A Folk Tale from Ethiopia

Once upon a time there was a lion, a hyena and a fox. They used to send their cattle out to graze and they took it in turns to go out and look after them.

One day it was the lion and the fox’s turn to take out the cattle, and the hyena was sure that his cow was going to give birth that day. So he asked them to take extra care of them.

Now, the lion told the fox to take half the cattle to one field and he would take the half with the hyena’s cow to another field to graze. After some time, the cow gave birth. So the lion quickly took the calf of a dik-dik deer (a small deer found in the bush in Ethiopia) and put it under the cow and took the calf of the cow and put it under his own bull.

When the fox came, he said, “Isn’t this amazing! The hyena’s cow has given birth to a dik-dik, and my bull has given birth to a calf.”

In the evening when they took all the animals back, the hyena was unhappy when they told him what happened, and he said, “This isn’t fair. The calf belongs to my cow, therefore we should go to the village elders and ask them who the calf belongs to.”

Therefore on the next day all the elders gathered together, and the three animals had to give evidence upon what they thought the truth was.

First of all it was the fox’s turn to make a statement to the elders.

He said, “Once we’re born, we only come to know who we are once we’re grown up. So we cannot give witness to how we were born and to whom, therefore it’s very difficult to decide who gave birth to whom.”

Then it was the lion’s turn to give his statement, and he said, “Well, the way of God is very strange and it’s not for us to question God’s ways but just to accept whatever comes our way.”

Then it was the hyena’s turn. He said, “Well, there is a type of wild justice, so that some mothers will not remain starved while other mothers eat with their forks.”

So the elders discussed their statements and decided that the squirrel should make the decision, but the squirrel wasn’t there. So they decided to call everyone again.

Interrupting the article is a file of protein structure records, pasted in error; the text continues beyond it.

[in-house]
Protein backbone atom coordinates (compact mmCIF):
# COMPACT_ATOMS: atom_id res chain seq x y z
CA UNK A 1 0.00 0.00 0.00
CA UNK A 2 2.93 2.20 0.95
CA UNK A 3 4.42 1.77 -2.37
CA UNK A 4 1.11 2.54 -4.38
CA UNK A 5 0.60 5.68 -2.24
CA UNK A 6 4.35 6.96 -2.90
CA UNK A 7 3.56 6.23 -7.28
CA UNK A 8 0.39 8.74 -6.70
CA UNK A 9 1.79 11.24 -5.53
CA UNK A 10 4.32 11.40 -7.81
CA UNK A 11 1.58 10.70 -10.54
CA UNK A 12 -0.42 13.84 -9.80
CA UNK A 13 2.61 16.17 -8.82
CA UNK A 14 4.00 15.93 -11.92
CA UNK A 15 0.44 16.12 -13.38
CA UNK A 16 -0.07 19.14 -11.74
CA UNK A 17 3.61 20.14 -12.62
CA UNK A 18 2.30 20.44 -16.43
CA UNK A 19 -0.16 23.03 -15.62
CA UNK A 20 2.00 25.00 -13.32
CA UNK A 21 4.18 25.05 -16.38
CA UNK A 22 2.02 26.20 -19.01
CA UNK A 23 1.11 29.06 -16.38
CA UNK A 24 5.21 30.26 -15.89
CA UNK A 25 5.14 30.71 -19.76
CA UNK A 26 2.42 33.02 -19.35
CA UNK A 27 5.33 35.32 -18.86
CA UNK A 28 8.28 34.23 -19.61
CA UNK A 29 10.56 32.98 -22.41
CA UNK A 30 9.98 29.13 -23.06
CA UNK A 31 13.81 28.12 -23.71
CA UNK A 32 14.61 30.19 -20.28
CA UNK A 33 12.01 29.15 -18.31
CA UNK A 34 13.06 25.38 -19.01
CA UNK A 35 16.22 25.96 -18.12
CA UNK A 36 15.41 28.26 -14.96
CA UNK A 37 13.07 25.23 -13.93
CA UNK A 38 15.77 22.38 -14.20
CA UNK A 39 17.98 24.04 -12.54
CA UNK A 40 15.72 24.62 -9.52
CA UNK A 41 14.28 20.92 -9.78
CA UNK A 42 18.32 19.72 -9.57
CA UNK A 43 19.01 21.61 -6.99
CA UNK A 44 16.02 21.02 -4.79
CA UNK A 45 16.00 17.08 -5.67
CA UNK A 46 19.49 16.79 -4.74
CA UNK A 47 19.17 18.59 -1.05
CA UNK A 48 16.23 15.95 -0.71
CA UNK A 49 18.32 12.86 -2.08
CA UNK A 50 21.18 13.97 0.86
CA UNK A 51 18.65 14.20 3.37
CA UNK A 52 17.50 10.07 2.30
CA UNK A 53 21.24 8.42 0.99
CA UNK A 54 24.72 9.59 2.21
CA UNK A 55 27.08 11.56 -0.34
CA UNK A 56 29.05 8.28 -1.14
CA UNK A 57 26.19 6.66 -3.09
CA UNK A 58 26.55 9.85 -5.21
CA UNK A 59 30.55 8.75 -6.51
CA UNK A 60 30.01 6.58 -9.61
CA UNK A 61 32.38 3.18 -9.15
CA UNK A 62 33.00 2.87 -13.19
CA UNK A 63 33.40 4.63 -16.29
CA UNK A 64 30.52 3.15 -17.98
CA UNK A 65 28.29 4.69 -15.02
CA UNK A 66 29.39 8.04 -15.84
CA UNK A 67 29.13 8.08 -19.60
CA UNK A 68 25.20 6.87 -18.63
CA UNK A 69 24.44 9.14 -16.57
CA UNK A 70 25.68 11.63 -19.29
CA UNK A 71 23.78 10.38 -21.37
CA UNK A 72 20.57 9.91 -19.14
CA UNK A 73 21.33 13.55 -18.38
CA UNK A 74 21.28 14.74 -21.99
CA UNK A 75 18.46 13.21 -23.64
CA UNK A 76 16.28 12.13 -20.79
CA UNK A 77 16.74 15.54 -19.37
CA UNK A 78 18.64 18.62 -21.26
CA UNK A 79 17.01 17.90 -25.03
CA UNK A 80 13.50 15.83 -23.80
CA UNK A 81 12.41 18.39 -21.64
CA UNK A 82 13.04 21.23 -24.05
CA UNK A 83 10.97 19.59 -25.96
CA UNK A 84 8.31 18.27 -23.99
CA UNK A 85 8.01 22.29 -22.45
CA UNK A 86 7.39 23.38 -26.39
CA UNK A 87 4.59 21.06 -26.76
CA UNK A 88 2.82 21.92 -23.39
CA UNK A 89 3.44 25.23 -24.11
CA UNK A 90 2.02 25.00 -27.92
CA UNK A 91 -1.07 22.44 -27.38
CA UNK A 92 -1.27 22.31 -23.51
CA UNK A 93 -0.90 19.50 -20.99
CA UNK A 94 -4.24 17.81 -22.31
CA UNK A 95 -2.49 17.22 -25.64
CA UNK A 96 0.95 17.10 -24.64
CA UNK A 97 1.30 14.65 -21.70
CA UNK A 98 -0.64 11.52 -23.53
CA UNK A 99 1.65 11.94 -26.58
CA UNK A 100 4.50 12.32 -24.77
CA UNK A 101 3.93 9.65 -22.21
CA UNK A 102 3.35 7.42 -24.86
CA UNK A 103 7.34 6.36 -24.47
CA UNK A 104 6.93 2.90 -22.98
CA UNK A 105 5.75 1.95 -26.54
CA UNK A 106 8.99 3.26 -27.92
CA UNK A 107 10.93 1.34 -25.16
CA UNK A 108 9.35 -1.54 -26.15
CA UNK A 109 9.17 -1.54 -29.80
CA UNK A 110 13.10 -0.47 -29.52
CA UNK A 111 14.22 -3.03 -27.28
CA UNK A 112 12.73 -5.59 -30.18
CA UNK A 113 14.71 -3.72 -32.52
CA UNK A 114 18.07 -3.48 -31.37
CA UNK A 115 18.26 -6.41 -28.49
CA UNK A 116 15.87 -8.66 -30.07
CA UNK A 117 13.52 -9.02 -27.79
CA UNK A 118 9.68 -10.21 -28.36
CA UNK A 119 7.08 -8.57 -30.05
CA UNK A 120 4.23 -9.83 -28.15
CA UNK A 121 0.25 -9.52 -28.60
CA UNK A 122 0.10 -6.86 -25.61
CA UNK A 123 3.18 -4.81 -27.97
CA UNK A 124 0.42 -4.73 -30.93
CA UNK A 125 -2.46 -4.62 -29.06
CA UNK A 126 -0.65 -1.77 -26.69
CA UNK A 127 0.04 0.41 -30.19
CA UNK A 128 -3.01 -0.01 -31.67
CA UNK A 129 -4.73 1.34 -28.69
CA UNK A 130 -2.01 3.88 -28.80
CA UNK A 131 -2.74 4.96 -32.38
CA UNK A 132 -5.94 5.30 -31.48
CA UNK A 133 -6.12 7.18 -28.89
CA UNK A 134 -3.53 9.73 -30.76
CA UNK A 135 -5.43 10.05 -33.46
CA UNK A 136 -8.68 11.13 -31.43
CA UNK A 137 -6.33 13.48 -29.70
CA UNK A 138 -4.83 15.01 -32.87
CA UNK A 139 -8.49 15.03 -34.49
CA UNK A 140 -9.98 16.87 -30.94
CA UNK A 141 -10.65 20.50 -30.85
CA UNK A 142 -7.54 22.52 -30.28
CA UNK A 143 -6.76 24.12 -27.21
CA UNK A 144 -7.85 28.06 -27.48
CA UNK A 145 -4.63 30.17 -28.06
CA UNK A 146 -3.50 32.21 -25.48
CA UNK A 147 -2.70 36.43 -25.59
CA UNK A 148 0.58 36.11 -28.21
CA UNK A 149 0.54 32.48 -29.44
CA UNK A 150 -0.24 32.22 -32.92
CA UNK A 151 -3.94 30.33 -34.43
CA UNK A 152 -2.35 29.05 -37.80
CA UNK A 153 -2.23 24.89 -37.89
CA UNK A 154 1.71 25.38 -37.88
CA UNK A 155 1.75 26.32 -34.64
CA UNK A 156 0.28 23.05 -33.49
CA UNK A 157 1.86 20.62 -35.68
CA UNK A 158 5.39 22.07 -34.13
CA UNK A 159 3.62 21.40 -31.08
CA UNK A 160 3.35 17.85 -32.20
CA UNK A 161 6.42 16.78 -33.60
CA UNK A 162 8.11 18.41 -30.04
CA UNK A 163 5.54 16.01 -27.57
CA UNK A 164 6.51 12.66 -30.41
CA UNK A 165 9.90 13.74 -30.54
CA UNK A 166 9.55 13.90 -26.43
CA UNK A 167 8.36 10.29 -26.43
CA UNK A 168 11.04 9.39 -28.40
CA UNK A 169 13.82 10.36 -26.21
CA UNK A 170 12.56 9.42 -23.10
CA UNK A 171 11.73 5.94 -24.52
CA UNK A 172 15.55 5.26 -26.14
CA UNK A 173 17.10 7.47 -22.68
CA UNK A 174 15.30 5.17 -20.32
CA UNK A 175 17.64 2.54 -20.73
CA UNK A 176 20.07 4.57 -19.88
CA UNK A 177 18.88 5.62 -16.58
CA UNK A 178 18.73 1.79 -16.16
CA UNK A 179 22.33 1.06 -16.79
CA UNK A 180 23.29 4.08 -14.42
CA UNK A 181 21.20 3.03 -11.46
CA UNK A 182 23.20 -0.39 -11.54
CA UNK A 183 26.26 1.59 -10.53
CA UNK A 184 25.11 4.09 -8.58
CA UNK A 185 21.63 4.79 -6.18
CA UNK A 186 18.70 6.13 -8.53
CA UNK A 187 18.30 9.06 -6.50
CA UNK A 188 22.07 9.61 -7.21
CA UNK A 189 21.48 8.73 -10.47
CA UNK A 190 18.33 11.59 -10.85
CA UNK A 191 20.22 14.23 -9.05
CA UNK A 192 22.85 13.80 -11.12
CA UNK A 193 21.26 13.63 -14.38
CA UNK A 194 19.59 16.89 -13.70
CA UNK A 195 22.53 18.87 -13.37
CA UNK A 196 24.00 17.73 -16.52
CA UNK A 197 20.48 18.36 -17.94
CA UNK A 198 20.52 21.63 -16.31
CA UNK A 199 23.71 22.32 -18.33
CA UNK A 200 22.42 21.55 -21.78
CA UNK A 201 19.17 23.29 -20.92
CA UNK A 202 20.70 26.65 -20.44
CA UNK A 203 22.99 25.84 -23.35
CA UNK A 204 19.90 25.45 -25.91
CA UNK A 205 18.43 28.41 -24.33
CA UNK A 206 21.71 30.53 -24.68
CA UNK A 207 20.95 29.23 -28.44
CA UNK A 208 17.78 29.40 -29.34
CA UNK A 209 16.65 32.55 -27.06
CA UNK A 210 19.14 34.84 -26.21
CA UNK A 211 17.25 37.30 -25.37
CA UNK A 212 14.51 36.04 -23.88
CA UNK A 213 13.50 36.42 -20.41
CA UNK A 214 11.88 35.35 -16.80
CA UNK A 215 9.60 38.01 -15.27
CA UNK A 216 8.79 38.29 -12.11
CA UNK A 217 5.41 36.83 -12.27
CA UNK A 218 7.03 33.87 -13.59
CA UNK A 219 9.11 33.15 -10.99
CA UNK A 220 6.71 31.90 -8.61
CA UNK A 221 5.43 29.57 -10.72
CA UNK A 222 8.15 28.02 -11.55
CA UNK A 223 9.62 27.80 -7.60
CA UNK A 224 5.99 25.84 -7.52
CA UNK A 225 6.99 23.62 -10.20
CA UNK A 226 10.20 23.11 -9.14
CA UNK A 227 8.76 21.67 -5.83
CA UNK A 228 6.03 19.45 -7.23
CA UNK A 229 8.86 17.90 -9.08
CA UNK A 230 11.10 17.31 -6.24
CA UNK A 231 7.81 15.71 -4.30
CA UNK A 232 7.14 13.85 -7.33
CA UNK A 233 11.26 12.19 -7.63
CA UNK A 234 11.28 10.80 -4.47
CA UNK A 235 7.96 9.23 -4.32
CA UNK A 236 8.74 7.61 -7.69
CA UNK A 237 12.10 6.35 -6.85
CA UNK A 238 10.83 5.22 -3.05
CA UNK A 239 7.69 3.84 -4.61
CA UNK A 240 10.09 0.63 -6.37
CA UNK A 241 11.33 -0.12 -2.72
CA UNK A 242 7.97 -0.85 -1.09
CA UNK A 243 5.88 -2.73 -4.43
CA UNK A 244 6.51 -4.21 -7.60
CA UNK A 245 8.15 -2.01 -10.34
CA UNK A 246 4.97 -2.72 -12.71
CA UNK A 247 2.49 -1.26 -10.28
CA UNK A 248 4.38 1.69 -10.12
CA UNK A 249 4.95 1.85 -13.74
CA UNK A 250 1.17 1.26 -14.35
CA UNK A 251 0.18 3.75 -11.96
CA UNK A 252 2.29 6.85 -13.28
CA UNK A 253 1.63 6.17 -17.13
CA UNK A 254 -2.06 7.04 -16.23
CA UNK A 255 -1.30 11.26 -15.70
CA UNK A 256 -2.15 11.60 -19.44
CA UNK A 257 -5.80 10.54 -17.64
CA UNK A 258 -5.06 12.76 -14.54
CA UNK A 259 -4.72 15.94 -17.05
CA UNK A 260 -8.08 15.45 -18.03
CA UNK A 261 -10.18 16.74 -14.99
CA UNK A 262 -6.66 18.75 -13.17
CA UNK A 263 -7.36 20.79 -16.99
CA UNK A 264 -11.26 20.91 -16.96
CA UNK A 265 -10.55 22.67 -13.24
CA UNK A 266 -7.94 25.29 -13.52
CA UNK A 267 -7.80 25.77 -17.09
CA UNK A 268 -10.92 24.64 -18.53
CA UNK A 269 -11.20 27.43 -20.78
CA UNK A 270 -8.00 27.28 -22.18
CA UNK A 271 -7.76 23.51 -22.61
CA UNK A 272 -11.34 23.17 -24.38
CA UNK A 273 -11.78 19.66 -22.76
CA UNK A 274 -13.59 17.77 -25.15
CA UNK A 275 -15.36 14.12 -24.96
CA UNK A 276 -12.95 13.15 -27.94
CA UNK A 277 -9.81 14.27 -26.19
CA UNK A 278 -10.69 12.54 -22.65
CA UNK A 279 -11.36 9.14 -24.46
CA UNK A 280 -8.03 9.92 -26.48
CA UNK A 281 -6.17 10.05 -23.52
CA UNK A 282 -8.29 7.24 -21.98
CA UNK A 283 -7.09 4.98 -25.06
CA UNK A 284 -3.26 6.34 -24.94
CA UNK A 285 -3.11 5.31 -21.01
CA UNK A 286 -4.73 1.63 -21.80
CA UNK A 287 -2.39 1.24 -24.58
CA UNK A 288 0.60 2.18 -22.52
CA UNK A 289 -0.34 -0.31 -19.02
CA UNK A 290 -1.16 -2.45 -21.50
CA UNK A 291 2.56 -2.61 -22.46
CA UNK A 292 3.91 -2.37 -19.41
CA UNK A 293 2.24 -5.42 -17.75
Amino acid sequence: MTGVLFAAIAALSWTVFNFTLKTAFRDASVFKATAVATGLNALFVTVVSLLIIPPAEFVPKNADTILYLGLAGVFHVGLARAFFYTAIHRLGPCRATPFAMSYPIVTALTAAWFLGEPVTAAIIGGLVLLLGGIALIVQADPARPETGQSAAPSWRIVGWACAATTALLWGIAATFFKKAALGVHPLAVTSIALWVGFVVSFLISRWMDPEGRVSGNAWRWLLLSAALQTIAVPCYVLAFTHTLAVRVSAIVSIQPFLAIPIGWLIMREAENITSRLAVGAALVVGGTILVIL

So the next time they were all asked to give their testimonies again.

The fox said, “No one remains for ever. Each generation will eventually die.”

Then it was the lion’s turn and he said, “A big part of life is luck and we cannot survive without luck.”

The third speaker was the hyena.

He said, “A satisfied man laughs without being tickled.”

But because the squirrel wasn’t there they still had to put off the decision.

Finally, on the last day, the squirrel came.

Everybody was very angry and they said to the squirrel, “Why didn’t you come to the last meeting? It’s your obligation to be at such places.”

And the squirrel said, “Well, on the first day two mountains had a quarrel that I had to reconcile, and on the second day I had to be in the forest, separating the old, dry trees from the young saplings. And on the third day a stream was burning and I had to put out the fire.”

Now the lion became very angry and he said, “When has a stream burnt? I’m going to kill you.”

So the squirrel said, “Look, it’s raining today, look at the rain on the left and the rain on the right. Who’s going to drink the rain?”

So the lion looked to his left, and he looked to his right, and in the meantime, he didn’t see that the squirrel was going towards a burrow.

As the squirrel jumped down the burrow, he shouted, “I would rather die telling the truth, than live telling lies – it was the cow that gave birth to the calf.”

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